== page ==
Friday, October 5, 2007

Democratic leadership scaring me on proposed FISA renewal

Here’s why: House progressives say they’ve been shut out of the bill-writing process and the ACLU says it hasn’t even been briefed. House progressives fear that at least some of the incredible spying on U.S. citizens incorporated into a six month renewal of FISA late this summer are going to be made permanent.

But, they’re fighting back. The entire Congressional Progressive Caucus, all 72 members, has released a pre-emptive list of items they want to see in a FISA renewal bill:

1. It should be the policy of the United States that the objective of any authorized program of foreign intelligence surveillance must be to ensure that American citizens and persons in America are secure in their persons, papers, and effects, but makes terrorists throughout the world feel insecure.

2. The best way to achieve these twin goals is to follow the rule of law. And the exclusive law to follow with respect to authorizing foreign surveillance gathering on U.S. soil is the Foreign Intelligence Surveillance Act (FISA). As initially enacted by Congress, the exclusivity of FISA was unambiguous. Legislation must reiterate current law that FISA is the exclusive means to authorize foreign surveillance gathering on U.S. soil.

3. The Foreign Intelligence Surveillance Act (FISA) should be modernized to accommodate new technologies and to make clear that foreign to foreign communications are not subject to the FISA, even though modern technology enables that communication to be routed through the United States.

4. The Foreign Intelligence Surveillance Court (FISC) is indispensable and must play a meaningful role in ensuring compliance with the law. This oversight should include, where possible, regular judicial approval and review of surveillance, of whose communications will be collected, of how it will be gathered, and of how content and other data in communications to and from the United States will be handled.

5. Congress must have regular access to information about how many U.S. communications are being collected and the authority to require court orders when it becomes clear that a certain program or surveillance of a target is scooping up communications of U.S. persons.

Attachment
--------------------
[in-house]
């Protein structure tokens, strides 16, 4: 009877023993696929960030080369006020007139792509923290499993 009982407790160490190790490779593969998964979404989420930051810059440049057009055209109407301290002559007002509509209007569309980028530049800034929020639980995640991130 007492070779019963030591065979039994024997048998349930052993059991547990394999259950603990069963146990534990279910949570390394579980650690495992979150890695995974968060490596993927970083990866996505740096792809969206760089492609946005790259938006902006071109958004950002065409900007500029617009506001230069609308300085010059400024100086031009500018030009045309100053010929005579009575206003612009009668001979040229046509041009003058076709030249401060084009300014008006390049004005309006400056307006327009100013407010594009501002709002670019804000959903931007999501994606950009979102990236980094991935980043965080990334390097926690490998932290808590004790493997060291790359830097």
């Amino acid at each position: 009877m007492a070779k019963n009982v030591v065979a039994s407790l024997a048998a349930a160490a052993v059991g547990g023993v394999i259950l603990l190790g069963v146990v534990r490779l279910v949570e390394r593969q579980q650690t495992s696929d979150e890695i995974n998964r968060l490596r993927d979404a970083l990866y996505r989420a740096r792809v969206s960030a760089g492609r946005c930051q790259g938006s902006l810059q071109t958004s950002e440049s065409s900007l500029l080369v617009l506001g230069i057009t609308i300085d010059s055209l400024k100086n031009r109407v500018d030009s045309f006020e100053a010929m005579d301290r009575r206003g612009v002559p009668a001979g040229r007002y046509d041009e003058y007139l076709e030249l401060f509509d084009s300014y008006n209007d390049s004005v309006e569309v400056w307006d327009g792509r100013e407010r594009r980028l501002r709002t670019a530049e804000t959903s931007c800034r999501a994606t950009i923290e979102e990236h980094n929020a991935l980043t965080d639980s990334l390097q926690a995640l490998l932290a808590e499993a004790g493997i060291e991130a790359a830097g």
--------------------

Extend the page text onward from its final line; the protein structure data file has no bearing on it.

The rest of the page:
6. Once the government has reason to believe that a specific account, person or facility will have contact with someone in the United States, the government should be required to return to the FISC to obtain a court order for continued surveillance. Reliance on the FISC will help ensure the privacy of U.S. persons' communications.

7. Congress should not grant amnesty to any telecommunications company or to any other entity or individual for helping the NSA spy illegally on innocent Americans. The availability of amnesty will have the unintended consequence of encouraging telecommunications companies to comply with, rather than contest, illegal requests to spy on Americans.

8. Authorization to conduct foreign surveillance gathering on U.S. soil must never be made permanent. The threats to America's security and the liberties of its people will change over time and require constant vigilance by the people's representatives in Congress.

These are, or should be, no-brainers. Then why do House progressives still feel locked out of the loop by people like House Majority Leader Steny Hoyer? Why did Hoyer postpone a FISA press conference after hearing of the caucus’ bottom line demands?

And, beyond that, the obvious question: “Where’s Pelosi and Reid on this?”

If you’ve read some of my posts, I need not mention that I’m skeptical Democratic leadership will go even halfway to meeting Progressive Caucus demands, and is more likely to come to a modus vivendi with Republicans.